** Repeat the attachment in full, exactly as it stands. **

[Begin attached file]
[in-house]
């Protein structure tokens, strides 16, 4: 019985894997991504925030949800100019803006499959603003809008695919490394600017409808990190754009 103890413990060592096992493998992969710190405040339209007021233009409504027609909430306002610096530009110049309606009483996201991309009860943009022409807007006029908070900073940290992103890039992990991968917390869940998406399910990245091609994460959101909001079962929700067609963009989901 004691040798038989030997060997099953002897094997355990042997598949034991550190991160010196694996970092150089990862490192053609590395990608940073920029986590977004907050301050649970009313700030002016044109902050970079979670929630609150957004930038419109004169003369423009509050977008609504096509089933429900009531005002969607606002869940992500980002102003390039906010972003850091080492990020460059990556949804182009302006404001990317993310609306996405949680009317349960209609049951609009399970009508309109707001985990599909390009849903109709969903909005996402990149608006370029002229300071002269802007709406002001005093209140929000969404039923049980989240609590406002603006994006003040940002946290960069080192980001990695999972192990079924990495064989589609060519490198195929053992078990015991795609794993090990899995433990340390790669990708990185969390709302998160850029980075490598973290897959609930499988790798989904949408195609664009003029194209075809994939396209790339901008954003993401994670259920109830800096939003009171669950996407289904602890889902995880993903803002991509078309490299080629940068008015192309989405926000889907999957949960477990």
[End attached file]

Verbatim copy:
[in-house]
């Protein structure tokens, strides 16, 4: 019985894997991504925030949800100019803006499959603003809008695919490394600017409808990190754009 103890413990060592096992493998992969710190405040339209007021233009409504027609909430306002610096530009110049309606009483996201991309009860943009022409807007006029908070900073940290992103890039992990991968917390869940998406399910990245091609994460959101909001079962929700067609963009989901 004691040798038989030997060997099953002897094997355990042997598949034991550190991160010196694996970092150089990862490192053609590395990608940073920029986590977004907050301050649970009313700030002016044109902050970079979670929630609150957004930038419109004169003369423009509050977008609504096509089933429900009531005002969607606002869940992500980002102003390039906010972003850091080492990020460059990556949804182009302006404001990317993310609306996405949680009317349960209609049951609009399970009508309109707001985990599909390009849903109709969903909005996402990149608006370029002229300071002269802007709406002001005093209140929000969404039923049980989240609590406002603006994006003040940002946290960069080192980001990695999972192990079924990495064989589609060519490198195929053992078990015991795609794993090990899995433990340390790669990708990185969390709302998160850029980075490598973290897959609930499988790798989904949408195609664009003029194209075809994939396209790339901008954003993401994670259920109830800096939003009171669950996407289904602890889902995880993903803002991509078309490299080629940068008015192309989405926000889907999957949960477990």